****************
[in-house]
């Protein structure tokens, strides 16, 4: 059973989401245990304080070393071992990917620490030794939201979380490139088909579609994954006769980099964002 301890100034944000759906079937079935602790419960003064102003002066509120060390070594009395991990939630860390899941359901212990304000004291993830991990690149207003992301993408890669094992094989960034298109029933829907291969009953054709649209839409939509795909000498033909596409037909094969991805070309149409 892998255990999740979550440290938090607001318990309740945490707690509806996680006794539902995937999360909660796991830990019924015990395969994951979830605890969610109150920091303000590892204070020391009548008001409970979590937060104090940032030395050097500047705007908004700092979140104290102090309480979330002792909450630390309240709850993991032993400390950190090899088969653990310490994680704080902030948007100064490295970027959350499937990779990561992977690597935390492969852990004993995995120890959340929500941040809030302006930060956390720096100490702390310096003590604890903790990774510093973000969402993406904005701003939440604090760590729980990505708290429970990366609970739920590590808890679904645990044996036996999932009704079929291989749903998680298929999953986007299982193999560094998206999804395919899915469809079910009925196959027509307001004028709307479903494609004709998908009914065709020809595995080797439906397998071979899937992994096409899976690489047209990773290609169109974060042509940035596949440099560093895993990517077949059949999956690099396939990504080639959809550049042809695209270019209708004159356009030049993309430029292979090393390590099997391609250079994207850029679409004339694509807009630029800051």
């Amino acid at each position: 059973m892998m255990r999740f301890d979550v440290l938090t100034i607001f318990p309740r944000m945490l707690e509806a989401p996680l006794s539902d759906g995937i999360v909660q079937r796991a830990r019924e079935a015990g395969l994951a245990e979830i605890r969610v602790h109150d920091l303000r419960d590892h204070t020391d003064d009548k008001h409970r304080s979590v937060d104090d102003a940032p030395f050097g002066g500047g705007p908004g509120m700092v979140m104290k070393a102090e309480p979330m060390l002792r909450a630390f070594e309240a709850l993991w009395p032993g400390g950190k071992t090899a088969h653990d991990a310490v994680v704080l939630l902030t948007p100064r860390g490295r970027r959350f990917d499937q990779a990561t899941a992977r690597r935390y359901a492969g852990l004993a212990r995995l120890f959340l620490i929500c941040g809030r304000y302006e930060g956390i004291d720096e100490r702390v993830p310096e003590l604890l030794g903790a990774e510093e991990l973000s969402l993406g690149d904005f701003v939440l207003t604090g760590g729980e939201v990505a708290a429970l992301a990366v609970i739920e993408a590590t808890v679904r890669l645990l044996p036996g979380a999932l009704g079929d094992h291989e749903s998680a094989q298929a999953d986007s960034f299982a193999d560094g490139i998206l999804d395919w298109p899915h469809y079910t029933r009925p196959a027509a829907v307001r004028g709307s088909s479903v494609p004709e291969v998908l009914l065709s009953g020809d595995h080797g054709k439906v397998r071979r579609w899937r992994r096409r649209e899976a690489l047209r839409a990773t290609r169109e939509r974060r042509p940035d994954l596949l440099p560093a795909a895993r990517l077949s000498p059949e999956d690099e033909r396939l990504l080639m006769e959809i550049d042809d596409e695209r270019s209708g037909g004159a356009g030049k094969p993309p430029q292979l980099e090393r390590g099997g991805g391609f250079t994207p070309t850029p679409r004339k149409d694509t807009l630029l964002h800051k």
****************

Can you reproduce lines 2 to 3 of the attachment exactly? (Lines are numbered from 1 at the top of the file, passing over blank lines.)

């Protein structure tokens, strides 16, 4: 059973989401245990304080070393071992990917620490030794939201979380490139088909579609994954006769980099964002 301890100034944000759906079937079935602790419960003064102003002066509120060390070594009395991990939630860390899941359901212990304000004291993830991990690149207003992301993408890669094992094989960034298109029933829907291969009953054709649209839409939509795909000498033909596409037909094969991805070309149409 892998255990999740979550440290938090607001318990309740945490707690509806996680006794539902995937999360909660796991830990019924015990395969994951979830605890969610109150920091303000590892204070020391009548008001409970979590937060104090940032030395050097500047705007908004700092979140104290102090309480979330002792909450630390309240709850993991032993400390950190090899088969653990310490994680704080902030948007100064490295970027959350499937990779990561992977690597935390492969852990004993995995120890959340929500941040809030302006930060956390720096100490702390310096003590604890903790990774510093973000969402993406904005701003939440604090760590729980990505708290429970990366609970739920590590808890679904645990044996036996999932009704079929291989749903998680298929999953986007299982193999560094998206999804395919899915469809079910009925196959027509307001004028709307479903494609004709998908009914065709020809595995080797439906397998071979899937992994096409899976690489047209990773290609169109974060042509940035596949440099560093895993990517077949059949999956690099396939990504080639959809550049042809695209270019209708004159356009030049993309430029292979090393390590099997391609250079994207850029679409004339694509807009630029800051």
């Amino acid at each position: 059973m892998m255990r999740f301890d979550v440290l938090t100034i607001f318990p309740r944000m945490l707690e509806a989401p996680l006794s539902d759906g995937i999360v909660q079937r796991a830990r019924e079935a015990g395969l994951a245990e979830i605890r969610v602790h109150d920091l303000r419960d590892h204070t020391d003064d009548k008001h409970r304080s979590v937060d104090d102003a940032p030395f050097g002066g500047g705007p908004g509120m700092v979140m104290k070393a102090e309480p979330m060390l002792r909450a630390f070594e309240a709850l993991w009395p032993g400390g950190k071992t090899a088969h653990d991990a310490v994680v704080l939630l902030t948007p100064r860390g490295r970027r959350f990917d499937q990779a990561t899941a992977r690597r935390y359901a492969g852990l004993a212990r995995l120890f959340l620490i929500c941040g809030r304000y302006e930060g956390i004291d720096e100490r702390v993830p310096e003590l604890l030794g903790a990774e510093e991990l973000s969402l993406g690149d904005f701003v939440l207003t604090g760590g729980e939201v990505a708290a429970l992301a990366v609970i739920e993408a590590t808890v679904r890669l645990l044996p036996g979380a999932l009704g079929d094992h291989e749903s998680a094989q298929a999953d986007s960034f299982a193999d560094g490139i998206l999804d395919w298109p899915h469809y079910t029933r009925p196959a027509a829907v307001r004028g709307s088909s479903v494609p004709e291969v998908l009914l065709s009953g020809d595995h080797g054709k439906v397998r071979r579609w899937r992994r096409r649209e899976a690489l047209r839409a990773t290609r169109e939509r974060r042509p940035d994954l596949l440099p560093a795909a895993r990517l077949s000498p059949e999956d690099e033909r396939l990504l080639m006769e959809i550049d042809d596409e695209r270019s209708g037909g004159a356009g030049k094969p993309p430029q292979l980099e090393r390590g099997g991805g391609f250079t994207p070309t850029p679409r004339k149409d694509t807009l630029l964002h800051k």